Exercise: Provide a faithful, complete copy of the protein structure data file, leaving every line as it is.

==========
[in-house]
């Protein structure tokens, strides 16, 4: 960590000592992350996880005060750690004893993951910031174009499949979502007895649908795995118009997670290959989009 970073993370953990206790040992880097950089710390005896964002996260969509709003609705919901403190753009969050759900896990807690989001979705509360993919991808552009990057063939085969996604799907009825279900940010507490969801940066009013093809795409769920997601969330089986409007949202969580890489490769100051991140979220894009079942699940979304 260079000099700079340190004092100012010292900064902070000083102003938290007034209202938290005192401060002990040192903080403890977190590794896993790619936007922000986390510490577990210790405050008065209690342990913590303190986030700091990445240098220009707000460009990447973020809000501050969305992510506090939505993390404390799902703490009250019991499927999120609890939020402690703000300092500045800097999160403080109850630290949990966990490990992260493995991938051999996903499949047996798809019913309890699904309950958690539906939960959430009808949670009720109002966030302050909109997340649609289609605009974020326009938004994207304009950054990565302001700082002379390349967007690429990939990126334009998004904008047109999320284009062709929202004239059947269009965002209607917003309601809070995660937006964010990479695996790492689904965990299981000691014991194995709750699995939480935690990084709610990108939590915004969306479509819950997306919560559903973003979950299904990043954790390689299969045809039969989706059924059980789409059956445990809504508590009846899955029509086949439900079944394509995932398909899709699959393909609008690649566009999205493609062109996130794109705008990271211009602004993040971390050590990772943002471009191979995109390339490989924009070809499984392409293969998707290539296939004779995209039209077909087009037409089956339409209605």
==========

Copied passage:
[in-house]
């Protein structure tokens, strides 16, 4: 960590000592992350996880005060750690004893993951910031174009499949979502007895649908795995118009997670290959989009 970073993370953990206790040992880097950089710390005896964002996260969509709003609705919901403190753009969050759900896990807690989001979705509360993919991808552009990057063939085969996604799907009825279900940010507490969801940066009013093809795409769920997601969330089986409007949202969580890489490769100051991140979220894009079942699940979304 260079000099700079340190004092100012010292900064902070000083102003938290007034209202938290005192401060002990040192903080403890977190590794896993790619936007922000986390510490577990210790405050008065209690342990913590303190986030700091990445240098220009707000460009990447973020809000501050969305992510506090939505993390404390799902703490009250019991499927999120609890939020402690703000300092500045800097999160403080109850630290949990966990490990992260493995991938051999996903499949047996798809019913309890699904309950958690539906939960959430009808949670009720109002966030302050909109997340649609289609605009974020326009938004994207304009950054990565302001700082002379390349967007690429990939990126334009998004904008047109999320284009062709929202004239059947269009965002209607917003309601809070995660937006964010990479695996790492689904965990299981000691014991194995709750699995939480935690990084709610990108939590915004969306479509819950997306919560559903973003979950299904990043954790390689299969045809039969989706059924059980789409059956445990809504508590009846899955029509086949439900079944394509995932398909899709699959393909609008690649566009999205493609062109996130794109705008990271211009602004993040971390050590990772943002471009191979995109390339490989924009070809499984392409293969998707290539296939004779995209039209077909087009037409089956339409209605």